Transport: Singapore Airlines, Changi Airport and the International Cruise Terminal. Plus why you can get almost anywhere in Singapore in just 10 minutes. 016/017

Tourism: How Singapore is catering to its increasing visitor numbers, including the top hotels and the best bars and restaurants. Plus five neighbourhoods that you shouldn’t miss.

Contents/ Contributors


Technology & alternative energy: Biopolis science park and five Singapore technology innovations. Plus how the tiny nation is leading the way in its use of alternative energy and water solutions.

Editor Liv Lewitschnik

Writers Ben Bland (bb) Tyler Brûlé (tb) Katharine Ee (ke) Eric Ellis (ee) Liv Lewitschnik (ll) Daven Wu (dw)


020/025 006/007

State of the nation: Mapping the fortunes and future of the country, from the Central Business District to the port, the retail hotspots to the best neighbourhoods.

Darren Soh 009/011

Illustrators Robert Hanson Tokuma *** Special thanks to Antonia Chang

Finance/economy: An overview of Singapore’s booming business landscape including how it compares to Hong Kong in the financial stakes, the chairman of dbs bank and five Singaporean brands that could go global. 012/013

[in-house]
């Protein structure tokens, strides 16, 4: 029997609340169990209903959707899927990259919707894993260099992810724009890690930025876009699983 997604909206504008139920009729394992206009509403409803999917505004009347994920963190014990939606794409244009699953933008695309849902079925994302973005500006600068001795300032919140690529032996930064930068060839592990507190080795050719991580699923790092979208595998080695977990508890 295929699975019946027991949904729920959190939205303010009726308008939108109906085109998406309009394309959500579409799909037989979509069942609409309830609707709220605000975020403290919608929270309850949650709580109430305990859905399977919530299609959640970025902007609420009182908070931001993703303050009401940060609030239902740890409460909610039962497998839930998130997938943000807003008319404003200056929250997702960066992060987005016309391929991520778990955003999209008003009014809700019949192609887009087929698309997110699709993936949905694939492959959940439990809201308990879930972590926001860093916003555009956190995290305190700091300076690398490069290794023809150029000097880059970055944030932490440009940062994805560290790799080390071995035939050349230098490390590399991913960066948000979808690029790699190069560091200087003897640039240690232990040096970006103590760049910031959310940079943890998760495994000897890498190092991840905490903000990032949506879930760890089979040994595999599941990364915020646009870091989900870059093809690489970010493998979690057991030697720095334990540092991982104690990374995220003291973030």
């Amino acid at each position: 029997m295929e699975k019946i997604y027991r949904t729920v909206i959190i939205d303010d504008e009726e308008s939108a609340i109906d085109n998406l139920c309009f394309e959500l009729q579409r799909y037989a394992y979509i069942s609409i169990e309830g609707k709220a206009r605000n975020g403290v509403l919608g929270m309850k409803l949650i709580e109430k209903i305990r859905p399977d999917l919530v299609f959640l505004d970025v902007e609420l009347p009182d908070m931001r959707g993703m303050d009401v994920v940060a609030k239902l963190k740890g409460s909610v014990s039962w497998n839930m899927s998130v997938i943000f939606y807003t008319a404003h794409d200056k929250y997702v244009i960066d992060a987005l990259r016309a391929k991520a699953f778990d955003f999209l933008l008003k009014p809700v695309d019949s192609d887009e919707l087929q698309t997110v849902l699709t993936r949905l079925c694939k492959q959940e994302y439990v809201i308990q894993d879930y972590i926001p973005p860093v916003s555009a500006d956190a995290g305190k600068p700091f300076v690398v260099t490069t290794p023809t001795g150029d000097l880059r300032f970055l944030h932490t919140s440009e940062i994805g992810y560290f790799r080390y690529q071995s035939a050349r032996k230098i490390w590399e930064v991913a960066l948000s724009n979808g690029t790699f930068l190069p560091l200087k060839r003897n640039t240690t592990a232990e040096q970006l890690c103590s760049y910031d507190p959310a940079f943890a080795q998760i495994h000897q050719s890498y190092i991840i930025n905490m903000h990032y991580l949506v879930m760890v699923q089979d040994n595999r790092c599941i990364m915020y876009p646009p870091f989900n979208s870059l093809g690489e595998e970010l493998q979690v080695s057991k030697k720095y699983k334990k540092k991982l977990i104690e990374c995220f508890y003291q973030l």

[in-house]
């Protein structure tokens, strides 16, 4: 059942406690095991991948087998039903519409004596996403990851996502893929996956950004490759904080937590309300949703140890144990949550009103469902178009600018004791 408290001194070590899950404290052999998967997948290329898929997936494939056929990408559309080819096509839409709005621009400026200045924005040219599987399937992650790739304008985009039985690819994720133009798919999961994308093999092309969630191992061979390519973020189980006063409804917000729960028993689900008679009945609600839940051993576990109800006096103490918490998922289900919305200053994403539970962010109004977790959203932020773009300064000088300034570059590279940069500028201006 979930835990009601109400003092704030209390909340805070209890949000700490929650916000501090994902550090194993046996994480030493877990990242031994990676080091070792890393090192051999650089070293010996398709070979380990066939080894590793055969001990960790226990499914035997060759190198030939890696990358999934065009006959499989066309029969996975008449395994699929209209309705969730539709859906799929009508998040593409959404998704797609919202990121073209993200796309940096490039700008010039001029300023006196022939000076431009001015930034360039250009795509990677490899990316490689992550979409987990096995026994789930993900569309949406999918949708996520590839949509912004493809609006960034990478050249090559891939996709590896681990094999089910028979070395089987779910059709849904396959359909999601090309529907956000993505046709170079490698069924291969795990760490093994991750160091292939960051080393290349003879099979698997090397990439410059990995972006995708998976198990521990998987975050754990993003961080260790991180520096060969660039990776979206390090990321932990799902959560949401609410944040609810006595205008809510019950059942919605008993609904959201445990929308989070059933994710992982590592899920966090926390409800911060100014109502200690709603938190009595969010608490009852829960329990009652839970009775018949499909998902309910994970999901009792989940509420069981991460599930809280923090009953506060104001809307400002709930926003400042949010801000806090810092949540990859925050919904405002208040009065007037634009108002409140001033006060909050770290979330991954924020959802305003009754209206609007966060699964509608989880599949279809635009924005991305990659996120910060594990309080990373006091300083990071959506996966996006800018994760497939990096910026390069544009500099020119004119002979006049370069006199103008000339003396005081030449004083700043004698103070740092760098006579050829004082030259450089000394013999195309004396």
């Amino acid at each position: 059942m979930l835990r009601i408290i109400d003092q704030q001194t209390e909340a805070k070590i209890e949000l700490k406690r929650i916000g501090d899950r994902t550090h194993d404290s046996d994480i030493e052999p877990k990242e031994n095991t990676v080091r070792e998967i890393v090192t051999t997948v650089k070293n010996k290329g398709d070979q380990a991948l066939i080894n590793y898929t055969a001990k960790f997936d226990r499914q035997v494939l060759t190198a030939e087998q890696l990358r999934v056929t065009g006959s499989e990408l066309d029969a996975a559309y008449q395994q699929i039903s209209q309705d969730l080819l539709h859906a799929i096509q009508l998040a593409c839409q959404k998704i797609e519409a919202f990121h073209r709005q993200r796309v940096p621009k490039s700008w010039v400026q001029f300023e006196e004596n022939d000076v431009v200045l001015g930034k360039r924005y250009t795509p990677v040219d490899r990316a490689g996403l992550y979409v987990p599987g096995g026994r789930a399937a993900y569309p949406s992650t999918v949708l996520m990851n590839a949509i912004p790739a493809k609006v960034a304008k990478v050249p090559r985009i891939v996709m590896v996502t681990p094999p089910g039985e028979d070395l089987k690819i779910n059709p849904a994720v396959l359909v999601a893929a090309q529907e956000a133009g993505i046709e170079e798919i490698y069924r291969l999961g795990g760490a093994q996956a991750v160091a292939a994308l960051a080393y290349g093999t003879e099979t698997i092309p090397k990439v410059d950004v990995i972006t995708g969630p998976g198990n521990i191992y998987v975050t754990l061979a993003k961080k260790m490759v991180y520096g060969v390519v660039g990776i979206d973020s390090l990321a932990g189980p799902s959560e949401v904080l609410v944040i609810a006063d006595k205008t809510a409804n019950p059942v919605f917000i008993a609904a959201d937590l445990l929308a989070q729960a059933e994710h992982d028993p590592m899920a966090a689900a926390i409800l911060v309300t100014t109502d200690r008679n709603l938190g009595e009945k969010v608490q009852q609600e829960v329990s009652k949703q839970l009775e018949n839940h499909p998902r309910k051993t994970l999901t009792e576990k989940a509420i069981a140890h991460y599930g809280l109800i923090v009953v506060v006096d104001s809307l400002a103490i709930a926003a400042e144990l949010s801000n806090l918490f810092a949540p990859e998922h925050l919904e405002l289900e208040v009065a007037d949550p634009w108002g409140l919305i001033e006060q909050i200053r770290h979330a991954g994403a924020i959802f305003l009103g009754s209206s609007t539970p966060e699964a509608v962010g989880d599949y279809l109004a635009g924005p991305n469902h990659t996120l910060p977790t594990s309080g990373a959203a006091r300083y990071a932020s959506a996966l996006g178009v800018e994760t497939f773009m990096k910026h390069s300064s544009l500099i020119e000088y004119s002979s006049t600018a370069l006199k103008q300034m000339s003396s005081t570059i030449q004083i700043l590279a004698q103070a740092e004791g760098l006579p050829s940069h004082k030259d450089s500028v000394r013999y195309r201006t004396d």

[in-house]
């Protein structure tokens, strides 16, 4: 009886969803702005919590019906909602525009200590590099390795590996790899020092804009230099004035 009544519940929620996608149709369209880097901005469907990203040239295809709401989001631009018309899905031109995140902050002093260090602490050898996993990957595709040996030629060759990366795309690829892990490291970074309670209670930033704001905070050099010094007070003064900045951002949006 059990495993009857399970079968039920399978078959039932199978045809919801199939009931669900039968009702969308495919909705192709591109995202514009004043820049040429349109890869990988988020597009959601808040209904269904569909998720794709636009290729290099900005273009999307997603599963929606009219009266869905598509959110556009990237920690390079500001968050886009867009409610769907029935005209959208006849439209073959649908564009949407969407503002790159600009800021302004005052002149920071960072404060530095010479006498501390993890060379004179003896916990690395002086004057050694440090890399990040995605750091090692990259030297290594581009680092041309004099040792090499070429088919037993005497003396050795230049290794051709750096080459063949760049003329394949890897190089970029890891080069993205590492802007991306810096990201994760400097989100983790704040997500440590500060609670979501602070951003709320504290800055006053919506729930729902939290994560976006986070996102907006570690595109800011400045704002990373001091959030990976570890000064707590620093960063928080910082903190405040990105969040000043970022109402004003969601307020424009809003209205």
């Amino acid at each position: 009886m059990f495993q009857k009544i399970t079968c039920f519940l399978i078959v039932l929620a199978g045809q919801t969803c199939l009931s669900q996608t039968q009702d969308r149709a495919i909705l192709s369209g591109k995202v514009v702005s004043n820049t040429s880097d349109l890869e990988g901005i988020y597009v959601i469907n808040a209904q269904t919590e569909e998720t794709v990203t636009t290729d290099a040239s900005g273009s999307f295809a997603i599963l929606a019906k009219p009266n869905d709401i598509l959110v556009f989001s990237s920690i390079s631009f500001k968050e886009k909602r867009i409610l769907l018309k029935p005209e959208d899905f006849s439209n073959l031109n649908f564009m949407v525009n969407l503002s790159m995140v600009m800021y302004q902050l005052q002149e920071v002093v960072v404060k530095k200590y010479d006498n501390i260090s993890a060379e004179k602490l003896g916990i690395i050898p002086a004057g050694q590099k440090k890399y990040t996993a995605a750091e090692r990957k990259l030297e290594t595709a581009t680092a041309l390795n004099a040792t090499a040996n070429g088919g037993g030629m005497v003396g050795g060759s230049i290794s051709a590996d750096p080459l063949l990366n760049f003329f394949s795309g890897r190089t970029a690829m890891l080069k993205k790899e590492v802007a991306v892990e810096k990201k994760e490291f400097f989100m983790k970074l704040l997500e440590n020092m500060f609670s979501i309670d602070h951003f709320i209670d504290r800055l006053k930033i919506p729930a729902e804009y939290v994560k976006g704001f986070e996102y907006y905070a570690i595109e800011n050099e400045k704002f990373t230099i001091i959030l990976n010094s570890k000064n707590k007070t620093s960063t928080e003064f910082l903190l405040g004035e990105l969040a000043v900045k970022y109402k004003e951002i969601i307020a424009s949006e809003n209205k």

Logistics: Singapore’s is one of the world’s major trading and shipping hubs, with its giant port and forthcoming art storage space. Plus, Jurong Island, the world’s thirdlargest export refining centre.


Singapore National Survey

Arts & media: Singapore’s repositioning as a cultural centre, including its new National Art Gallery, auction houses, galleries and artists. Plus the best films, tv, radio, music and gaming, and the leading lights of the film industry, best books and top design creatives. 027/029

Fashion/retail How the country is turning from Italian labels to embrace “Made in Singapore” – we profile some homegrown talent, including two tailors, five hot designers and four fresh independent retailers. 030/033

Architecture/urbanism: An architectural survey of Singapore old and new. Plus new urban projects, the top firms and developers and rising architectural stars.


Lim Chu Kang

Sungai Buloh

Seletar Airport

Seletar Reservoir

Pulau Ubin island

Changi Village Choa Chu Kang

Singapore FreePort

Changi Airport

Serangoon Gardens

Toa Payoh